As much of the country is in a heatwave, and many Americans are looking for ways to keep cool, we are given some news that that the future is likely to be even hotter. And if we don’t take care of our planet by drastically reducing our use of fossil fuels, much, much hotter!
We explore the risk that self-reinforcing feedbacks could push the Earth System toward a planetary threshold that, if crossed, could prevent stabilization of the climate at intermediate temperature rises and cause continued warming on a “Hothouse Earth” pathway even as human emissions are reduced. Crossing the threshold would lead to a much higher global average temperature than any interglacial in the past 1.2 million years and to sea levels significantly higher than at any time in the Holocene. We examine the evidence that such a threshold might exist and where it might be. If the threshold is crossed, the resulting trajectory would likely cause serious disruptions to ecosystems, society, and economies. Collective human action is required to steer the Earth System away from a potential threshold and stabilize it in a habitable interglacial-like state. Such action entails stewardship of the entire Earth System—biosphere, climate, and societies—and could include decarbonization of the global economy, enhancement of biosphere carbon sinks, behavioral changes, technological innovations, new governance arrangements, and transformed social values.
By Doyle Rice
We’ve been warned.
Runaway global warming on our planet remains a distinct possibility in the decades and centuries ahead, scientists reported Monday in a new study, warning that a “hothouse Earth” threatens the very “habitability of the planet for human beings.”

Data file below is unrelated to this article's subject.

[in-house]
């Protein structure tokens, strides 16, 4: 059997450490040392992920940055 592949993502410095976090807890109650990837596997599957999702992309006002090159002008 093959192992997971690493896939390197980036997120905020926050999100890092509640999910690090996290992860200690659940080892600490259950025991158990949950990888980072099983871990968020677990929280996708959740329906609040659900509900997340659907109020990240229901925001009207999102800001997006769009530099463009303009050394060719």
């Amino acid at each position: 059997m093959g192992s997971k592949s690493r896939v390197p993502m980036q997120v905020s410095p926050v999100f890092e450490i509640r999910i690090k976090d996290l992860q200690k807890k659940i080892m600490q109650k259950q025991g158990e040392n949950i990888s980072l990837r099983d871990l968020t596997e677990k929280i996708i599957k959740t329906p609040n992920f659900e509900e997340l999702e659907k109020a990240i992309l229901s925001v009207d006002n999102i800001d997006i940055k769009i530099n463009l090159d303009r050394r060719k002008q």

Such a hothouse Earth climate would see global average temperatures some 6 to 8 degrees Fahrenheit higher than they are now, with sea levels 30 to 200 feet higher than today, the paper said.
In addition, even if the carbon emission reductions called for in the Paris Agreement are met – meaning a rise of no more than 3.6 degrees above preindustrial levels – that still may not be enough.
Scientists at the Stockholm Resilience Centre, the Australian National University and other institutions made their forecast by reviewing past reports on tipping points for climate change. They also looked back at what the Earth’s climate was like millions of years ago, when carbon dioxide levels were higher than today, primarily due to volcanic activity.
Study lead author Will Steffen said “our study suggests that human-induced global warming of (3.6 degrees) may trigger other Earth system processes, often called ‘feedbacks,’ that can drive further warming – even if we stop emitting greenhouse gases.”
The feedbacks include methane release from thawing permafrost, loss of snow cover in the Northern Hemisphere, loss of Arctic summer sea ice, and dramatic reduction of Antarctic sea ice and polar ice sheets.
And what is the richest most powerful nation on the Planet focused on?
Not this looming crisis like nothing else our species has ever encountered.
Instead we are focused on the antics of this drama queen/buffoon of a president.
And our corporate media would rather sell ads for new cars than run stories about our critical global predicament.